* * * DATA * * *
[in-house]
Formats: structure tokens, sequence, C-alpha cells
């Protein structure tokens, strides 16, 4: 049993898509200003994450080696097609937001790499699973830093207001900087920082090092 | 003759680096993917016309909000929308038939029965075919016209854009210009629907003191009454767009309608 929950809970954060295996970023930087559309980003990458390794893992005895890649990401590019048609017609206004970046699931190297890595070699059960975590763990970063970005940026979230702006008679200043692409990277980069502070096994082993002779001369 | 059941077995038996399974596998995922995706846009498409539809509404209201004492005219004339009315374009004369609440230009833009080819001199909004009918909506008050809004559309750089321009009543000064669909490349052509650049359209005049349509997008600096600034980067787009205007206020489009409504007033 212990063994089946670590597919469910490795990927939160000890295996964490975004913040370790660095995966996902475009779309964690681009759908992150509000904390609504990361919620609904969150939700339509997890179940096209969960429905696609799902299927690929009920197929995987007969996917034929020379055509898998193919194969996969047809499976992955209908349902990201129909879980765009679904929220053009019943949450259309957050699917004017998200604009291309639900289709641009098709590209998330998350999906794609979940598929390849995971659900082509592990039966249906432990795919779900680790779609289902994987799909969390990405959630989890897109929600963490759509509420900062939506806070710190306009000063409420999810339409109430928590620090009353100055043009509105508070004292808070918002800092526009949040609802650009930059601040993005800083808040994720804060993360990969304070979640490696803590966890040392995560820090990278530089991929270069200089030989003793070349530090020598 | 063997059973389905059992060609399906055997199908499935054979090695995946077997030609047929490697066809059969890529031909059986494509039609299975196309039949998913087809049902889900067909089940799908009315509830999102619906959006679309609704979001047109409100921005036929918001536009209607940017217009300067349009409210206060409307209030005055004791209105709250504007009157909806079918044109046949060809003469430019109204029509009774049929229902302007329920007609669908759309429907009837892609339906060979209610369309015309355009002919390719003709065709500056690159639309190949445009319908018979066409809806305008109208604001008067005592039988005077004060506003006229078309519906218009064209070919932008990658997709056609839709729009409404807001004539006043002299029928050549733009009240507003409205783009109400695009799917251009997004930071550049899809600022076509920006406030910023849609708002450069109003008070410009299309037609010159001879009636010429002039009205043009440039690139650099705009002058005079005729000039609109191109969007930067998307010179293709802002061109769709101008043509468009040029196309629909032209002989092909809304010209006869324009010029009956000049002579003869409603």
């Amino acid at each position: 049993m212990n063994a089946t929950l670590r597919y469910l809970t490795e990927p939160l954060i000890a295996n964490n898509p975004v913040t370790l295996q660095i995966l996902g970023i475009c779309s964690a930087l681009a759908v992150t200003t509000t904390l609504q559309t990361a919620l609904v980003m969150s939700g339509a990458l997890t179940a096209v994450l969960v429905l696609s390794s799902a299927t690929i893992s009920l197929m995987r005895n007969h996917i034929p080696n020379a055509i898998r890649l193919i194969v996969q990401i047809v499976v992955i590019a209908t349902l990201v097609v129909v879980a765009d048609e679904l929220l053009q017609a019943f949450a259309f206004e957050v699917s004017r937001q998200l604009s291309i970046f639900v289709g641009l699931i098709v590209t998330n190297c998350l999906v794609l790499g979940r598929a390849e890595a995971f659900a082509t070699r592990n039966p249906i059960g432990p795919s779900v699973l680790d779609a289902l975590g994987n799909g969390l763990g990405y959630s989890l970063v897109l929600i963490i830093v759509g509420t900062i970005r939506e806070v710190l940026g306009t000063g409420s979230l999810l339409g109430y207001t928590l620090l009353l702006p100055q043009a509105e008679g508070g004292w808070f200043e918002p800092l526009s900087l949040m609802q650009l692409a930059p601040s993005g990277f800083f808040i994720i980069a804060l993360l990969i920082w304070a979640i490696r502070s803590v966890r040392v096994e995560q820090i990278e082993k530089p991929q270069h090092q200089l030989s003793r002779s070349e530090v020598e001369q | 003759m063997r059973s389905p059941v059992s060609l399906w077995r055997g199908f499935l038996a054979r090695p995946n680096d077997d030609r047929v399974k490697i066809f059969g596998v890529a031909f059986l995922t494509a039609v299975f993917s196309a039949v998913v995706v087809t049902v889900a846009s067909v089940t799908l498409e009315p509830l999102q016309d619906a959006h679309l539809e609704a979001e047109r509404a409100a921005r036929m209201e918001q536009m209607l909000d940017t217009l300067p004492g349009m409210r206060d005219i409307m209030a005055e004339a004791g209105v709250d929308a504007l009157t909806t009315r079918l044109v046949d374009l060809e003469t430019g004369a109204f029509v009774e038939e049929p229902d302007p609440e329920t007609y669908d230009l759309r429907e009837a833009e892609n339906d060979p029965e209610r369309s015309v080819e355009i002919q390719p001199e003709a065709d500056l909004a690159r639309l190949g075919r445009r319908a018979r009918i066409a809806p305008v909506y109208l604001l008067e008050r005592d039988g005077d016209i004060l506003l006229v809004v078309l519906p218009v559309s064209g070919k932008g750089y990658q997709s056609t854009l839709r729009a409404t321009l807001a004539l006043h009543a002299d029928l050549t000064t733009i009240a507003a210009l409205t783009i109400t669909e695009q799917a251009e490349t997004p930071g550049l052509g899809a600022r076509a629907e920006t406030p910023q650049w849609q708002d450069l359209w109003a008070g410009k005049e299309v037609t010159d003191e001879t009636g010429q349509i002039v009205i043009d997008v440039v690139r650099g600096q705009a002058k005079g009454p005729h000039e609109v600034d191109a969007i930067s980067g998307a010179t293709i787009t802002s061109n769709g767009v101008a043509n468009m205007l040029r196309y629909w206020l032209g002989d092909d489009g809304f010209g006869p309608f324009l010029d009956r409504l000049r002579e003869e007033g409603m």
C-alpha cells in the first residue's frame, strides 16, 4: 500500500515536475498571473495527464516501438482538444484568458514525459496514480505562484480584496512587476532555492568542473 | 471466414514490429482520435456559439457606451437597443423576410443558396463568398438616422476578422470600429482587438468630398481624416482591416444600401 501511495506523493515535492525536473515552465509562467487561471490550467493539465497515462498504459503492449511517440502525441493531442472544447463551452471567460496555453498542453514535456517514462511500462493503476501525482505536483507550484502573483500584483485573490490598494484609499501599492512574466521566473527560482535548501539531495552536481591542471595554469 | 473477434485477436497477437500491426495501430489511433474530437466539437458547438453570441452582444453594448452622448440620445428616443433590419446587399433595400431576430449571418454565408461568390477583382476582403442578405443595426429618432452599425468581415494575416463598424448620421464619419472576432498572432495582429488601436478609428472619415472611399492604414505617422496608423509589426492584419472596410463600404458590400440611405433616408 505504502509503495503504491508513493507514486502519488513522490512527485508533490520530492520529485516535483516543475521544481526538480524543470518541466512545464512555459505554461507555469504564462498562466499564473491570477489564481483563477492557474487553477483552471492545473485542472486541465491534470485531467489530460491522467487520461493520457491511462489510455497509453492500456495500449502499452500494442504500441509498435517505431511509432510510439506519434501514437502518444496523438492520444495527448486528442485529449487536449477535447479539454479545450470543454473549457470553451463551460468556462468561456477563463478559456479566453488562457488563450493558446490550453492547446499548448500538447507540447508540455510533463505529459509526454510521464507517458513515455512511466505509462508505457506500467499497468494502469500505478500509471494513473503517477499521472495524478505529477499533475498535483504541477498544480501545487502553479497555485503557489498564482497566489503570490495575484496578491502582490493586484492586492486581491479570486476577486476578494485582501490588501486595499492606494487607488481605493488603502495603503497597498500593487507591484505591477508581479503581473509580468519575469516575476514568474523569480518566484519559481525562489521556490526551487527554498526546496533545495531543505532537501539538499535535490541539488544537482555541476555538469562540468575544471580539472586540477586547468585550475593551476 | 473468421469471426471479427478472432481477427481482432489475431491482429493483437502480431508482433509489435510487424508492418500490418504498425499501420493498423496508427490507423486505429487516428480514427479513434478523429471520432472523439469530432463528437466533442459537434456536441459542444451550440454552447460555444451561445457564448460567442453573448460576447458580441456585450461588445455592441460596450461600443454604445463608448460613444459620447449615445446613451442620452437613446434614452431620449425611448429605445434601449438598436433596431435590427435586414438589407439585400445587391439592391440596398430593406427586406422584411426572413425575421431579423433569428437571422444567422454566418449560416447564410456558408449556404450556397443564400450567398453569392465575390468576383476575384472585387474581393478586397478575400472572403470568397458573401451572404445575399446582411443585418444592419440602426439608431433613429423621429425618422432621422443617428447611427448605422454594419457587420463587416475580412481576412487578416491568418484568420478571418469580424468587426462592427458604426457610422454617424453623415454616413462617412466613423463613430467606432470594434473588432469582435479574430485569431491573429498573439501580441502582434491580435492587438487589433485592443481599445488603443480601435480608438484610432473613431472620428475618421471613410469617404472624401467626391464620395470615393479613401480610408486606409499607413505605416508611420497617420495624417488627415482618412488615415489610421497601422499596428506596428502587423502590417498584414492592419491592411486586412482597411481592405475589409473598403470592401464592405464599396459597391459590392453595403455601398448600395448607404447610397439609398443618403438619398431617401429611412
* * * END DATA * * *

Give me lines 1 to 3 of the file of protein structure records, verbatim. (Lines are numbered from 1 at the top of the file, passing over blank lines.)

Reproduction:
[in-house]
Formats: structure tokens, sequence, C-alpha cells
């Protein structure tokens, strides 16, 4: 049993898509200003994450080696097609937001790499699973830093207001900087920082090092 | 003759680096993917016309909000929308038939029965075919016209854009210009629907003191009454767009309608 929950809970954060295996970023930087559309980003990458390794893992005895890649990401590019048609017609206004970046699931190297890595070699059960975590763990970063970005940026979230702006008679200043692409990277980069502070096994082993002779001369 | 059941077995038996399974596998995922995706846009498409539809509404209201004492005219004339009315374009004369609440230009833009080819001199909004009918909506008050809004559309750089321009009543000064669909490349052509650049359209005049349509997008600096600034980067787009205007206020489009409504007033 212990063994089946670590597919469910490795990927939160000890295996964490975004913040370790660095995966996902475009779309964690681009759908992150509000904390609504990361919620609904969150939700339509997890179940096209969960429905696609799902299927690929009920197929995987007969996917034929020379055509898998193919194969996969047809499976992955209908349902990201129909879980765009679904929220053009019943949450259309957050699917004017998200604009291309639900289709641009098709590209998330998350999906794609979940598929390849995971659900082509592990039966249906432990795919779900680790779609289902994987799909969390990405959630989890897109929600963490759509509420900062939506806070710190306009000063409420999810339409109430928590620090009353100055043009509105508070004292808070918002800092526009949040609802650009930059601040993005800083808040994720804060993360990969304070979640490696803590966890040392995560820090990278530089991929270069200089030989003793070349530090020598 | 063997059973389905059992060609399906055997199908499935054979090695995946077997030609047929490697066809059969890529031909059986494509039609299975196309039949998913087809049902889900067909089940799908009315509830999102619906959006679309609704979001047109409100921005036929918001536009209607940017217009300067349009409210206060409307209030005055004791209105709250504007009157909806079918044109046949060809003469430019109204029509009774049929229902302007329920007609669908759309429907009837892609339906060979209610369309015309355009002919390719003709065709500056690159639309190949445009319908018979066409809806305008109208604001008067005592039988005077004060506003006229078309519906218009064209070919932008990658997709056609839709729009409404807001004539006043002299029928050549733009009240507003409205783009109400695009799917251009997004930071550049899809600022076509920006406030910023849609708002450069109003008070410009299309037609010159001879009636010429002039009205043009440039690139650099705009002058005079005729000039609109191109969007930067998307010179293709802002061109769709101008043509468009040029196309629909032209002989092909809304010209006869324009010029009956000049002579003869409603």